Blackbirdan online journal of literature and the artsFall 2017  Vol. 16 No. 2
an online journal of literature and the arts
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Sunday Drive

There was a bright blue light aglow inside the open door
of the cinder block bar called Mike’s just off the road
to the right about halfway between Lynchburg and Big Island.
Too early for a tavern to be open, but there it was—the light
above the door like a beacon calling me into the darkness
to drink like never before. The smell of petrichor on the cracked
macadam sweetened the air as I drove with the windows down
into the mountain that was partially shrouded by a sudden veil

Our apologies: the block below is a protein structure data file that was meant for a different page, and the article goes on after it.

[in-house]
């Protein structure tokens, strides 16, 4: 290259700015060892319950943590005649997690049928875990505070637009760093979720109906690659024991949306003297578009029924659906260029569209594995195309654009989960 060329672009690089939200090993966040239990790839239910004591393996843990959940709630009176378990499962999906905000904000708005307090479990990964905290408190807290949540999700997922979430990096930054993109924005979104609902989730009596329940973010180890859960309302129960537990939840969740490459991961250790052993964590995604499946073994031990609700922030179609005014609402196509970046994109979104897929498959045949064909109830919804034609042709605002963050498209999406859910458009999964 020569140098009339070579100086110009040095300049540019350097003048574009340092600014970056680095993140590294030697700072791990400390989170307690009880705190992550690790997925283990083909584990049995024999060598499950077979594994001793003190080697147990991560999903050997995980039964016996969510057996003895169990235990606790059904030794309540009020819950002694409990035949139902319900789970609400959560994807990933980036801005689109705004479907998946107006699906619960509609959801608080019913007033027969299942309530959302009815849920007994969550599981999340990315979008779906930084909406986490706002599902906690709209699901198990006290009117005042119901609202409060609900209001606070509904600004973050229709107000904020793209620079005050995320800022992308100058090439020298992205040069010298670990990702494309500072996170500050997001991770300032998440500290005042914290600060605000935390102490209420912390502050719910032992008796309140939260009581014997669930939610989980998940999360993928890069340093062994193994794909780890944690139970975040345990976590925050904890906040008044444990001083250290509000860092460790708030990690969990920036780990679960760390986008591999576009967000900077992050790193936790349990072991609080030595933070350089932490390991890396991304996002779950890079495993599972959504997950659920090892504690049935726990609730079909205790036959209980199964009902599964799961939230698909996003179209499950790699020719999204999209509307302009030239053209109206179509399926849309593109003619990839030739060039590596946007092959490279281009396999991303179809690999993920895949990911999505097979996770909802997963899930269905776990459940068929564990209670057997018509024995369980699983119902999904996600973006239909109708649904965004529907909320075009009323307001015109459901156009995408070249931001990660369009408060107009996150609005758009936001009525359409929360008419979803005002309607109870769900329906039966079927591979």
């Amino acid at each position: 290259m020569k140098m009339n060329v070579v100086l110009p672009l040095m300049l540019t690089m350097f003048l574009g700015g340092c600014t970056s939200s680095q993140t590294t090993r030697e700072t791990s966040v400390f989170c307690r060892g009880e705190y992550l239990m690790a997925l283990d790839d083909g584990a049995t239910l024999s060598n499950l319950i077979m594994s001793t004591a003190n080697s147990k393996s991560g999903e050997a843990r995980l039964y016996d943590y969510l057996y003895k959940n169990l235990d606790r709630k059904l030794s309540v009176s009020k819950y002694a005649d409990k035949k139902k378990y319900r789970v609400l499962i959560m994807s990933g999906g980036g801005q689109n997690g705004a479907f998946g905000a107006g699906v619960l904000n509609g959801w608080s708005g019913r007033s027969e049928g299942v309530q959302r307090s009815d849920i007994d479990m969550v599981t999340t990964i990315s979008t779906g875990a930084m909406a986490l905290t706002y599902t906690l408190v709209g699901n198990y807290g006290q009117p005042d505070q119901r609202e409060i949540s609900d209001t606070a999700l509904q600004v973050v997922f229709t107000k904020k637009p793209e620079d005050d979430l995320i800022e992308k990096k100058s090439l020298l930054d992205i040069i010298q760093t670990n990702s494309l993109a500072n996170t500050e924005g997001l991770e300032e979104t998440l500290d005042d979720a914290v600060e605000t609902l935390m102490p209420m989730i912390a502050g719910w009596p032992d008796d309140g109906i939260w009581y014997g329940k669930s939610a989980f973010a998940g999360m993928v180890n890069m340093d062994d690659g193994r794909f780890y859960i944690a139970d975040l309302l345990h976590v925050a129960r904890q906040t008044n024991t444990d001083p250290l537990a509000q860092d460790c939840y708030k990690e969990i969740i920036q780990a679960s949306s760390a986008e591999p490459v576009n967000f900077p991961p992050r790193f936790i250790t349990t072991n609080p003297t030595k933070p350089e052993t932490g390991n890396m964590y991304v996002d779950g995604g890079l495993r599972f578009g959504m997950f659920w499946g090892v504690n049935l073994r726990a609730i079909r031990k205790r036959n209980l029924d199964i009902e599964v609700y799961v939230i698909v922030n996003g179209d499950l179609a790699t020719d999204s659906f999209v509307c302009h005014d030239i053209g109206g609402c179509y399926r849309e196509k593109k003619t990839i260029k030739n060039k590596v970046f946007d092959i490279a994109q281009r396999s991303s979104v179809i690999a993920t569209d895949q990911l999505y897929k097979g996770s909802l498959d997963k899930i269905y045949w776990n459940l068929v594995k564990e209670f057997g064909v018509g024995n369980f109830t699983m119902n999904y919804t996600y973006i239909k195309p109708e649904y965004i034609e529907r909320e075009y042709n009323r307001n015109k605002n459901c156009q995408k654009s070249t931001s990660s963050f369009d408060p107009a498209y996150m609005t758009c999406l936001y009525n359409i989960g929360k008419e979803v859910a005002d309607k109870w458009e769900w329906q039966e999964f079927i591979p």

of Blue Ridge fog. It was a Sunday morning in late September
and the churches were filled like hives in every town along
the way. I sat behind the altar of my wheel, keeping to my lane
on 501, singing along to Shania Twain, Emmylou, and Patsy
Cline. A crow stood on the yellow line of the dangerous curve
in Coleman Falls eating a possum that lay in a heap of tangled
entrails like a bas-relief of feelings—“They’re mine,” I said
to the bird as I drove on by then watched him flap away
like the God of Shadows. I prayed for the possum who’d played
so dead before he died a pack of coyotes let him be.
I prayed for its soul when I saw a cloud in the shape of it
beginning to crawl on the floor of sky into nothing at all.

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